That is the indication from Dell, which claims to be doing about 32 percent of its UK business over the Web and is usually credited with being the number one online PC seller. However, Dell admitted that only 22 percent of sales are "pure" Internet transactions with the other sales were initiated by visits to the Dell Web site being followed up by conventional telephone purchases.
"It's usually accounting reasons that stop these being pure Web transactions," said Martyn Lambert, Dell UK marketing director. "Often, buyers need to find a way to raise a purchase order and get authorisation."
Dell will attempt to ease that problem from next month through an alliance with SAP that will use the German enterprise resource planning giant's B2B software to streamline procurement. Dell said that the combination of its Web site and B2B will allow buyers to handle all internal and external logistics from requisition to invoice without leaving their desktop PC.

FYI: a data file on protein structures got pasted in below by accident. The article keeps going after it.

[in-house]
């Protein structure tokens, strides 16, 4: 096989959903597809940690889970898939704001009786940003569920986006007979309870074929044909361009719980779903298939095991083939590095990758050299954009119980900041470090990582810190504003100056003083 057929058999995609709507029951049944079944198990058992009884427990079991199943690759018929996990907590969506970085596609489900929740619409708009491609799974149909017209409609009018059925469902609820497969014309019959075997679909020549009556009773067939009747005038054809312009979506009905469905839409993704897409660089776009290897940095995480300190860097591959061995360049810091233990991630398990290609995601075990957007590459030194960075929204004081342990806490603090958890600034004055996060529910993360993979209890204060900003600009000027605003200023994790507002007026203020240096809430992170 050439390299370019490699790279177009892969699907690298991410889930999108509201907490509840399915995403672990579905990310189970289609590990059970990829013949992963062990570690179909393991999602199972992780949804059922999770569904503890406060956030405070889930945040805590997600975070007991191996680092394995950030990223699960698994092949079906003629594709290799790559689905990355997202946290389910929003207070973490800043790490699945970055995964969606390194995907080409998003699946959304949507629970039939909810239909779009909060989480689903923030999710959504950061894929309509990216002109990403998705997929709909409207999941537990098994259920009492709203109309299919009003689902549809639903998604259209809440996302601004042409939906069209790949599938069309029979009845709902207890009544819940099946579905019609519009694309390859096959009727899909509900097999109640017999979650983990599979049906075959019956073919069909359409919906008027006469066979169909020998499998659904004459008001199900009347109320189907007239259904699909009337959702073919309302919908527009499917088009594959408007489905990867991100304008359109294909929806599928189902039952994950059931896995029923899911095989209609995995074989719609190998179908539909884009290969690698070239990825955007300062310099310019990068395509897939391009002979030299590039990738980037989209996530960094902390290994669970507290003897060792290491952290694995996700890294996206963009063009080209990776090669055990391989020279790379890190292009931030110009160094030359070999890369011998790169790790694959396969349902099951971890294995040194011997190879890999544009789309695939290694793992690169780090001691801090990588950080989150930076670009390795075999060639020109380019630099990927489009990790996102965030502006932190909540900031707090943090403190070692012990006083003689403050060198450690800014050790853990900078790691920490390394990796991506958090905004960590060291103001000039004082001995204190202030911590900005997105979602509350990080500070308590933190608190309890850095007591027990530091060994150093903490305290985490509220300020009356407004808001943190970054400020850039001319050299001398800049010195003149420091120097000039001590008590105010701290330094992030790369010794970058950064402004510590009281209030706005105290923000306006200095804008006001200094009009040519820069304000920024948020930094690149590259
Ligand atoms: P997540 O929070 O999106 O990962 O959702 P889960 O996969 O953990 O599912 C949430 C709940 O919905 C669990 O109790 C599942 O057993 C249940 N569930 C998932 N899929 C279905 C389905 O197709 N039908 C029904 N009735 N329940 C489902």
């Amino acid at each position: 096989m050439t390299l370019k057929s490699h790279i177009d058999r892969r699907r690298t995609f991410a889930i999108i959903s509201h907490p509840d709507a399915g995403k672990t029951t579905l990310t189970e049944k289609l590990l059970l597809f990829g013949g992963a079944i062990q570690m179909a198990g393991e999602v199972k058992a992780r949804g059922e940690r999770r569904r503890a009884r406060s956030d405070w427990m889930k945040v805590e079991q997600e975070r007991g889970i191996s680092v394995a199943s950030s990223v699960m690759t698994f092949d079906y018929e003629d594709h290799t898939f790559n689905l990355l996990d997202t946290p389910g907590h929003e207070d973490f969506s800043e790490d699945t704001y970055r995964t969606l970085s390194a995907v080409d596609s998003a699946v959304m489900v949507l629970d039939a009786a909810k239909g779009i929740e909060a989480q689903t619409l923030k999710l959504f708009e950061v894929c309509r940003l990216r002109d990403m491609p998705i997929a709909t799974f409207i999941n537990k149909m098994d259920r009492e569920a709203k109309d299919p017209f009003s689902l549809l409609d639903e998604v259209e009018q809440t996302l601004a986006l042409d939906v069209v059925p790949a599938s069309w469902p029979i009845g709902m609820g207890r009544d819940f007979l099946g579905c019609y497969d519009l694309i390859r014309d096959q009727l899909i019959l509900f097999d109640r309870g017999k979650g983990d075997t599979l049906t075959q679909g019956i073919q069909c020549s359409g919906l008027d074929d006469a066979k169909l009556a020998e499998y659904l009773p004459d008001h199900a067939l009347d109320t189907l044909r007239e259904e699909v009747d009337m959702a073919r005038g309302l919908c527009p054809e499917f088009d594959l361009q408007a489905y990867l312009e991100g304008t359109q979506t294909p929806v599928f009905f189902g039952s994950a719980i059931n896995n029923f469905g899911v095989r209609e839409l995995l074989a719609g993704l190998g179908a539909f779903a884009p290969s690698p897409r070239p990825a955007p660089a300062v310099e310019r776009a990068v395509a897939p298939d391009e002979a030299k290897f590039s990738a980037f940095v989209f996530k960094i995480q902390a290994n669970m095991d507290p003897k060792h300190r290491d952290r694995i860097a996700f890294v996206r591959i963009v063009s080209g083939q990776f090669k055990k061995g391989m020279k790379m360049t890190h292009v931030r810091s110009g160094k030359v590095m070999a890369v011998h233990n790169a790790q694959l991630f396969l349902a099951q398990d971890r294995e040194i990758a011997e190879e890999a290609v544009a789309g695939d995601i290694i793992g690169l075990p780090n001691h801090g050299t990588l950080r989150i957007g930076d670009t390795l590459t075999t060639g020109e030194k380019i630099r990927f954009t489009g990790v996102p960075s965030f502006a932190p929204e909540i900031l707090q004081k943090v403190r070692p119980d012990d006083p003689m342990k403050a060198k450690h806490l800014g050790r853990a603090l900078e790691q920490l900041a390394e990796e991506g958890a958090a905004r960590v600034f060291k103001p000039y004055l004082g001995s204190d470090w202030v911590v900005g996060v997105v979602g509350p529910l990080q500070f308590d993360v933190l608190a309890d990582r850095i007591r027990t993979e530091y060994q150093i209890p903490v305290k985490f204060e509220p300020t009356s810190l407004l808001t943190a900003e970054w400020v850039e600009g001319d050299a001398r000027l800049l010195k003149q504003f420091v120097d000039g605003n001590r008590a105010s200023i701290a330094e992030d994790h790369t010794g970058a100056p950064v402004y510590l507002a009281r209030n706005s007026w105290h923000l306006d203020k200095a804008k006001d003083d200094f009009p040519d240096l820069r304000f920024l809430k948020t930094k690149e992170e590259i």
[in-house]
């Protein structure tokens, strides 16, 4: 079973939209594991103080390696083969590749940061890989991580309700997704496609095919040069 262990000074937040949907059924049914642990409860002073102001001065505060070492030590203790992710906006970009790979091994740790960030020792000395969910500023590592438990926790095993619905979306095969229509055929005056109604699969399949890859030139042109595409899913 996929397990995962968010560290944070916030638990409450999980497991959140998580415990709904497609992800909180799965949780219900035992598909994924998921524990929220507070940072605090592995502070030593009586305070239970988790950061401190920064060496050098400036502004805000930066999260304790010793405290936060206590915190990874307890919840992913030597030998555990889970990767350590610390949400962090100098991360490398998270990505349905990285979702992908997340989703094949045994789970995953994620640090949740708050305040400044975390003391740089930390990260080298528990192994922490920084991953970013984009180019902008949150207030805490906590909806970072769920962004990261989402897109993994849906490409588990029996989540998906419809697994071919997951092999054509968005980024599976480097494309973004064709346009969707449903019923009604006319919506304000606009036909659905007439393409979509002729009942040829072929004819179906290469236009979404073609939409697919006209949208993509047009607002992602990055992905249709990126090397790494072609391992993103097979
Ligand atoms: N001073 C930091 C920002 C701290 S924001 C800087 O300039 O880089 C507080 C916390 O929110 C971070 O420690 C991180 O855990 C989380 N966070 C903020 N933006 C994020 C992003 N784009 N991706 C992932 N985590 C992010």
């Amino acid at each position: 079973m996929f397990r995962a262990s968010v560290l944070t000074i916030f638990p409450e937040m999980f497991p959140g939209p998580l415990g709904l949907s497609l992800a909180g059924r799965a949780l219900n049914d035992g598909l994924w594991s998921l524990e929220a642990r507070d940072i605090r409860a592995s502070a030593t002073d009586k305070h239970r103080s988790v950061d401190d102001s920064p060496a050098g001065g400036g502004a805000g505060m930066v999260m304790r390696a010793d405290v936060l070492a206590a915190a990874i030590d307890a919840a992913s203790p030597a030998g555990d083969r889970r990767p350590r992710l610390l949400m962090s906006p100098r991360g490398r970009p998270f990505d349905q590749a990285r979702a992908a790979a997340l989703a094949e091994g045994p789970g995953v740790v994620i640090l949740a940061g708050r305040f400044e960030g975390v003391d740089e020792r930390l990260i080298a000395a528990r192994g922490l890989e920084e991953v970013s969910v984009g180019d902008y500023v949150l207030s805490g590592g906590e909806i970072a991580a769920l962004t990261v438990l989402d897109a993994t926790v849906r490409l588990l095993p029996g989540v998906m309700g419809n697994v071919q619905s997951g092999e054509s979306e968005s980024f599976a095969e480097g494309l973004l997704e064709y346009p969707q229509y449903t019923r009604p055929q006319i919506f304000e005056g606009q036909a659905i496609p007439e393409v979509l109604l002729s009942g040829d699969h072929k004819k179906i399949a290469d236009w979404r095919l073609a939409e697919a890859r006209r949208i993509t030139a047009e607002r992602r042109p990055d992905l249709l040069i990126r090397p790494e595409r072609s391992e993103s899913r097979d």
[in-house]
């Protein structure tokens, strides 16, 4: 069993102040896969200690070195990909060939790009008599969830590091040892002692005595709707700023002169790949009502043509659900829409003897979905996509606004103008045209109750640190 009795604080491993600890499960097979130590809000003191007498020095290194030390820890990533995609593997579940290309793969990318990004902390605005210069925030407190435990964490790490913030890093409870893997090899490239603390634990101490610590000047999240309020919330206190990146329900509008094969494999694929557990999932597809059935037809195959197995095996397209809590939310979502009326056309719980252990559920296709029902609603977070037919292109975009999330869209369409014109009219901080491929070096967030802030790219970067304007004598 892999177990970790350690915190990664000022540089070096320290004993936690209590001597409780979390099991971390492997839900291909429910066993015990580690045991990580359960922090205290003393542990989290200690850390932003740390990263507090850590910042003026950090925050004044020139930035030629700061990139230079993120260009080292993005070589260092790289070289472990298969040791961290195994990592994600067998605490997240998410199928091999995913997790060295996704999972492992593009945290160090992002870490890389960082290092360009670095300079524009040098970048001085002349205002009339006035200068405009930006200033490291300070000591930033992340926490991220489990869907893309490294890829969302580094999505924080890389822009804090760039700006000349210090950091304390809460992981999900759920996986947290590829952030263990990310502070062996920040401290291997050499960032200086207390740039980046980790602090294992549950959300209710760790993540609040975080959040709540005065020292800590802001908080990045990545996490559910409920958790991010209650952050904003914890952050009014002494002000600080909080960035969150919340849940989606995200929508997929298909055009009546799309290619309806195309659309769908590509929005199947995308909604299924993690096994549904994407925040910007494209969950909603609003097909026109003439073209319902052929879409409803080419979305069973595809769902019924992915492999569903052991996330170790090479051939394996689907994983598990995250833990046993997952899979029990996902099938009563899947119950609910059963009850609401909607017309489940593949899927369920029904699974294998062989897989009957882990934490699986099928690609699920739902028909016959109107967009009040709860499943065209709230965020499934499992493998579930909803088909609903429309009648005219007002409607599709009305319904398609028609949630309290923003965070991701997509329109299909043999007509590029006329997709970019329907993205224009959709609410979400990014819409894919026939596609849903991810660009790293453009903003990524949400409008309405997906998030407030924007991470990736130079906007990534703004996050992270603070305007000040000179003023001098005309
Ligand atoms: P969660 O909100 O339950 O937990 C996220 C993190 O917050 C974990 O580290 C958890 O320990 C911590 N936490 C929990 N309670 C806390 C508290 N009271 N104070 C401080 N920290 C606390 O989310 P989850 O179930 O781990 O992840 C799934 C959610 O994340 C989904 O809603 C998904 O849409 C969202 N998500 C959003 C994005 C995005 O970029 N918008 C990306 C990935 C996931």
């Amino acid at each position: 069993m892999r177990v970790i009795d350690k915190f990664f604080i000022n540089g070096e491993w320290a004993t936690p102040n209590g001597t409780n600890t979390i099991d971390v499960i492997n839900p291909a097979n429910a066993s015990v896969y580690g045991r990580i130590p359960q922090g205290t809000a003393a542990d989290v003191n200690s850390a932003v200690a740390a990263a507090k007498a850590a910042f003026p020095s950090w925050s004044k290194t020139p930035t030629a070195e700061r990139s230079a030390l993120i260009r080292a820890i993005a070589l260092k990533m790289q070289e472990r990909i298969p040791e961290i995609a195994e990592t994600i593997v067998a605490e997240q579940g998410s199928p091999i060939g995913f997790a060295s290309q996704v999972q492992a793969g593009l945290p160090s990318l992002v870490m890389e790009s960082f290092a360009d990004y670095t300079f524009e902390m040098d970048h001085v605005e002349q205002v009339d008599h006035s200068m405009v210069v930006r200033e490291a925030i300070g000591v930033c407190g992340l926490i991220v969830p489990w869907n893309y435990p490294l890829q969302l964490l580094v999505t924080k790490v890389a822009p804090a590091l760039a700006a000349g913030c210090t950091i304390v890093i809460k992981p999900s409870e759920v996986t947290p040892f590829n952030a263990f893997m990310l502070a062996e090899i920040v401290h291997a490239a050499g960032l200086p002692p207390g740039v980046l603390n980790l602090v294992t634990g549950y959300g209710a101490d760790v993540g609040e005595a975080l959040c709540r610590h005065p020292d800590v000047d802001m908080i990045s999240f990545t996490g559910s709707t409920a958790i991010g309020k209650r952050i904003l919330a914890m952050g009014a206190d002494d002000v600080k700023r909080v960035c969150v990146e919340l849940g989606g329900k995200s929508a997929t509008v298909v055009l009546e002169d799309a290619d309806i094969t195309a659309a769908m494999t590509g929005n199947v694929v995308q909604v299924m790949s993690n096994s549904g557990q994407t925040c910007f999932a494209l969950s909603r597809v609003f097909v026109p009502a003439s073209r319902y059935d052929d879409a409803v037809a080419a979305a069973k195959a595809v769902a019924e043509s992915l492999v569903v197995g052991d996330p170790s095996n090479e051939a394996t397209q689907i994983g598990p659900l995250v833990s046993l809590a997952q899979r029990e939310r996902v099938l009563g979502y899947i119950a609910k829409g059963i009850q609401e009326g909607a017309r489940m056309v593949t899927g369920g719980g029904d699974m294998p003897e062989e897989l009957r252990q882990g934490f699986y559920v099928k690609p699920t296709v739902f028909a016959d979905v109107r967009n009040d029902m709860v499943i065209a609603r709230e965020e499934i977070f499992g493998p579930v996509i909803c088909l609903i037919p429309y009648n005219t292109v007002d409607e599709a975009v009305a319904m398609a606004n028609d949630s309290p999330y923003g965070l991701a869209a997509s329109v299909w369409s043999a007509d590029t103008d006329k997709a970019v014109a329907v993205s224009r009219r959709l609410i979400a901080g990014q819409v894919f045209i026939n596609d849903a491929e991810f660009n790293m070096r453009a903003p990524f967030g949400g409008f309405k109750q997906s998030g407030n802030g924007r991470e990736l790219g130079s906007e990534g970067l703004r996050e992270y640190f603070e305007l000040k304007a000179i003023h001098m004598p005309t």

UK online purchasing of Dell equipment still lags behind the US. Dell claims that about 40 percent of worldwide sales are conducted over the Web.
Dell has recently begun a number of new areas on its site, including the DellNet free Web access service, a refurbished PCs space and an auction for Dell equipment and third-party peripherals.
According to IDC, Dell recently passed old rival Compaq to become the number one seller of desktop PCs in the UK. However, Compaq remains a distance leader in PC servers with about twice the market share of Dell in the UK.